I know this isn’t a very cheery blog. I promise something more fun next week.
Last week I had a blog post about how I have had two significant ministry failures in a row. A few people, wanting to make me feel better, told me that I hadn’t failed. In fact, anytime I talk about failure there are people who, not wanting to reinforce my negative perspective, are quick to tell me I haven’t failed. Sometimes people will tell me all the ways I did a good job, all the reasons I can be proud of the things I’ve achieved. I appreciate this, I’m glad people don’t want me to feel bad and I’m thankful that in my times of failure it hasn’t all been a loss. However, despite people often feeling uncomfortable with the word, I was very deliberate in choosing to use failure to describe the outcomes of my endeavours. It makes me uncomfortable to say it, but still, I choose failure.
Why? Because when you don’t achieve what you set out to achieve you fail. It’s as simple as that. Unfortunately, failure often has moral connotations to it. In a culture that loves success, and shares the stories of great achievers, failure has a sense of shame attached to it. However, not all failure is shameful.
There are two types of failure, moral failure and amoral failure. If I was fired from my job in Melbourne because I was caught selling firearms and drugs for the Russian mafia, that would very clearly be a moral failure. The pastor who sleeps with a member of their congregation (who they aren’t married to) – that is moral failure. The employee who is caught stealing – that is moral failure. But most of the failure we encounter in the world is amoral. People just don’t achieve the things they set out to achieve. When I only lasted 2 years in the job I planned to be in for 6 years, that was failure. When I didn’t transform the youth ministry that I had big plans for, when I didn’t make any long-term structural changes, that I was sure needed to happen, that was failure. When the church that I set out to plant never got off the ground, despite years of work, that was failure. That doesn’t mean that I was sinful, or I should be ashamed, merely that I didn’t achieve what I set out to achieve. Failure is not about fault, it’s about outcome.
The failing of the church plant was the best and most loving church disintegration I have ever heard of. We cared for each other, supported each other, and everyone was still friends at the end of it. The plant might have failed but we did it faithfully. You can’t complain about that.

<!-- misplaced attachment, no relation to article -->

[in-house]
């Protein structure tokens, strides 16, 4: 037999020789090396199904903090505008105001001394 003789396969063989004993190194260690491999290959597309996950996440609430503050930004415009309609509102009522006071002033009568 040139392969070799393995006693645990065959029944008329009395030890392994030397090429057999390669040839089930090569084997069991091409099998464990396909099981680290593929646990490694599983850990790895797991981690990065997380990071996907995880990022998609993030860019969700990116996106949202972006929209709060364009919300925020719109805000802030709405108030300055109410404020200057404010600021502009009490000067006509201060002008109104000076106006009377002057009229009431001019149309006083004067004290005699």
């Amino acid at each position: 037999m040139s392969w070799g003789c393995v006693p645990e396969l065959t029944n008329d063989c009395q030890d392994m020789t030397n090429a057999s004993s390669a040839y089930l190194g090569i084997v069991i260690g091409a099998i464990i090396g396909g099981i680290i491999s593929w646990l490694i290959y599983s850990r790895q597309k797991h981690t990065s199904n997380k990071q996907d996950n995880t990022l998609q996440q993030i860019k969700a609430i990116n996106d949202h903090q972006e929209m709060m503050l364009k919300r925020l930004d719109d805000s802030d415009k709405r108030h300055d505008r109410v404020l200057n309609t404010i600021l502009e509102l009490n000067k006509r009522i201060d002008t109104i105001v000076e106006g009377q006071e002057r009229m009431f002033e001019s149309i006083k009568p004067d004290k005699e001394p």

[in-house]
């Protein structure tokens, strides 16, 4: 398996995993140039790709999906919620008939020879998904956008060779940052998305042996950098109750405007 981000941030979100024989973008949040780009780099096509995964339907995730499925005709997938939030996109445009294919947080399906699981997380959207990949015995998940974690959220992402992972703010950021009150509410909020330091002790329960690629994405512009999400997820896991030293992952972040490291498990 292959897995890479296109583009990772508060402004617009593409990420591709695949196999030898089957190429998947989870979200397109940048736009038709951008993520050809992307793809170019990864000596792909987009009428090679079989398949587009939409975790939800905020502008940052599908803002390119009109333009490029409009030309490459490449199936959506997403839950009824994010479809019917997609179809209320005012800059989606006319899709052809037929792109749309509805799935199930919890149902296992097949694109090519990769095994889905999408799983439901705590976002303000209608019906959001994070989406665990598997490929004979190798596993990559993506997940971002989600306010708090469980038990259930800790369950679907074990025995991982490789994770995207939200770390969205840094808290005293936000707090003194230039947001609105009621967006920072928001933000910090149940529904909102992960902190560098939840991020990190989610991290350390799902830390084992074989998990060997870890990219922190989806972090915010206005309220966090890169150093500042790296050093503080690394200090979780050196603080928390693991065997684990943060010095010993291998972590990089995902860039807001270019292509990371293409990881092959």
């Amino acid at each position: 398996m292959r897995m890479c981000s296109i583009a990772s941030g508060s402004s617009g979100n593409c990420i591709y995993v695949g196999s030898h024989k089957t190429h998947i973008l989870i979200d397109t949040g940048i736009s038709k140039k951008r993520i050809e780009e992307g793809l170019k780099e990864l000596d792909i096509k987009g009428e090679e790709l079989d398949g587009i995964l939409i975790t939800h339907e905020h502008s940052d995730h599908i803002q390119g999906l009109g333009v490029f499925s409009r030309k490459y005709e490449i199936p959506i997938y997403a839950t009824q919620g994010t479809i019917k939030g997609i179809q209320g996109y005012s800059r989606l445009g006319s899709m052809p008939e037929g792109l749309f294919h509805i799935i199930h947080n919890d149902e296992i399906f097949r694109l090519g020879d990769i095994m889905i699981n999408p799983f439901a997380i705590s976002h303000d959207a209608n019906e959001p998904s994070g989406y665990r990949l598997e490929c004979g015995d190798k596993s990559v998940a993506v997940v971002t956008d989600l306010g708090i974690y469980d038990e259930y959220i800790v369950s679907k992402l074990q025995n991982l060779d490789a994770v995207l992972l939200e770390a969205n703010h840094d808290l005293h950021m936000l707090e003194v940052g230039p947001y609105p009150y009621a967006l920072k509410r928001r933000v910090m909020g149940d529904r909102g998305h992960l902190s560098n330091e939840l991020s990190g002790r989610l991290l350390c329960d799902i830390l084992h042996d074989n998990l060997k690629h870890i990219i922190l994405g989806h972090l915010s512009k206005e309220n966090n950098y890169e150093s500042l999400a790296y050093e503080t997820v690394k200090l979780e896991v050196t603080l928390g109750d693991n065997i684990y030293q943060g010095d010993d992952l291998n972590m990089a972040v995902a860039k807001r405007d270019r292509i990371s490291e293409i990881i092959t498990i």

Of course it’s worth pointing out that if faithfulness is the higher goal, then when you’ve been faithful, you have succeeded. And that’s true. Faithfulness is success. Obviously I don’t always succeed at faithfulness either. But the point is, I choose to speak about failure because it helps to have alternative stories in the world – to tell the stories in which you didn’t succeed because it gives others permission to fail too.
I choose to speak about failure because I don’t want success always to be the definition of a job done well. Like I said last week, faithfulness is more important than success. In fact, sometimes faithfulness will demand failure. Sometimes God calls people to failure. Jeremiah was called by God to speak, be ignored, and have a terrible time while doing it. It can be in the best interests of the kingdom that you don’t achieve your goals, that you don’t achieve greatness.
I choose to speak about failure because the big story of the Bible is that God sees our failure, our abject, moral failure, and he loves us anyway. Jesus goes to the cross because of our failure, so that he might win us forgiveness. Our failure leads to God’s glory.
I choose to speak about failure because the Bible is full of stories of God using failed people. Complete moral failures. Noah the drunk, Abraham the liar, Moses the murderer, Rahab the prostitute, all the judges, David the murdering adulterer, Jonah the runaway, Peter the denier, Thomas who once doubted, and Paul the Christian killer, to name just the highlights. This is the tradition that we Christians serve in. God is glorified when he works through failed people. I choose to speak about failure because these people who failed are part of the great cloud of witnesses who cheer me on as I run the race marked out for me with my eyes fixed on Jesus.
I choose failure because I’m not defined by my success but by my saviour. I choose failure because Jesus is my success.
If you’re looking for more good stuff on failure I’ve been enjoying my second read through “Fail: Finding Hope and Grace in the Midst of Ministry Failure”. If you’ll read it you’ll see where I got all my ideas about failure and faithfulness from – I rarely have original thoughts.”